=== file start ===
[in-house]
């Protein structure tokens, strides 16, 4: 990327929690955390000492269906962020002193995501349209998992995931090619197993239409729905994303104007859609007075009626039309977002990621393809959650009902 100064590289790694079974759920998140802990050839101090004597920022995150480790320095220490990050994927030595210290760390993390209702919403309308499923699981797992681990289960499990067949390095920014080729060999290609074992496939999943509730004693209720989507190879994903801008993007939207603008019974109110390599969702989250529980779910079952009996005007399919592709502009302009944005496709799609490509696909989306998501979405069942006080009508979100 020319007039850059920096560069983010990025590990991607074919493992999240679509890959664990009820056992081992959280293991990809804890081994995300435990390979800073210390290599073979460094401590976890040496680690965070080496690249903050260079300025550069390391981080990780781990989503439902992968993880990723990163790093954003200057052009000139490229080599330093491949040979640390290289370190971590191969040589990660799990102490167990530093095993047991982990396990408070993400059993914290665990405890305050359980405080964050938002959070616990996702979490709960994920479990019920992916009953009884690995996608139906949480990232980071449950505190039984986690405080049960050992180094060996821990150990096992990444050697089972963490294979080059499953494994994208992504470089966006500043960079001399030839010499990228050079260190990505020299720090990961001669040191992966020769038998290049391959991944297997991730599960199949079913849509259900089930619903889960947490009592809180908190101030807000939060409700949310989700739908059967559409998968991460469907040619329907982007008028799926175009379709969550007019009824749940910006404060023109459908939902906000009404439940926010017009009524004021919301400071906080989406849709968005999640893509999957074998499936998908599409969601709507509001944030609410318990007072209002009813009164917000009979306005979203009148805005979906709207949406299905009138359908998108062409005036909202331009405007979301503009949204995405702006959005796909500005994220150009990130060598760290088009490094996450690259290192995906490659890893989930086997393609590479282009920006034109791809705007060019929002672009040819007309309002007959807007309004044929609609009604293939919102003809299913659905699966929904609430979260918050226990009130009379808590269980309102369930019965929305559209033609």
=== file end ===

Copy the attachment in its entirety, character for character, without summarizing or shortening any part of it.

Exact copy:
[in-house]
């Protein structure tokens, strides 16, 4: 990327929690955390000492269906962020002193995501349209998992995931090619197993239409729905994303104007859609007075009626039309977002990621393809959650009902 100064590289790694079974759920998140802990050839101090004597920022995150480790320095220490990050994927030595210290760390993390209702919403309308499923699981797992681990289960499990067949390095920014080729060999290609074992496939999943509730004693209720989507190879994903801008993007939207603008019974109110390599969702989250529980779910079952009996005007399919592709502009302009944005496709799609490509696909989306998501979405069942006080009508979100 020319007039850059920096560069983010990025590990991607074919493992999240679509890959664990009820056992081992959280293991990809804890081994995300435990390979800073210390290599073979460094401590976890040496680690965070080496690249903050260079300025550069390391981080990780781990989503439902992968993880990723990163790093954003200057052009000139490229080599330093491949040979640390290289370190971590191969040589990660799990102490167990530093095993047991982990396990408070993400059993914290665990405890305050359980405080964050938002959070616990996702979490709960994920479990019920992916009953009884690995996608139906949480990232980071449950505190039984986690405080049960050992180094060996821990150990096992990444050697089972963490294979080059499953494994994208992504470089966006500043960079001399030839010499990228050079260190990505020299720090990961001669040191992966020769038998290049391959991944297997991730599960199949079913849509259900089930619903889960947490009592809180908190101030807000939060409700949310989700739908059967559409998968991460469907040619329907982007008028799926175009379709969550007019009824749940910006404060023109459908939902906000009404439940926010017009009524004021919301400071906080989406849709968005999640893509999957074998499936998908599409969601709507509001944030609410318990007072209002009813009164917000009979306005979203009148805005979906709207949406299905009138359908998108062409005036909202331009405007979301503009949204995405702006959005796909500005994220150009990130060598760290088009490094996450690259290192995906490659890893989930086997393609590479282009920006034109791809705007060019929002672009040819007309309002007959807007309004044929609609009604293939919102003809299913659905699966929904609430979260918050226990009130009379808590269980309102369930019965929305559209033609």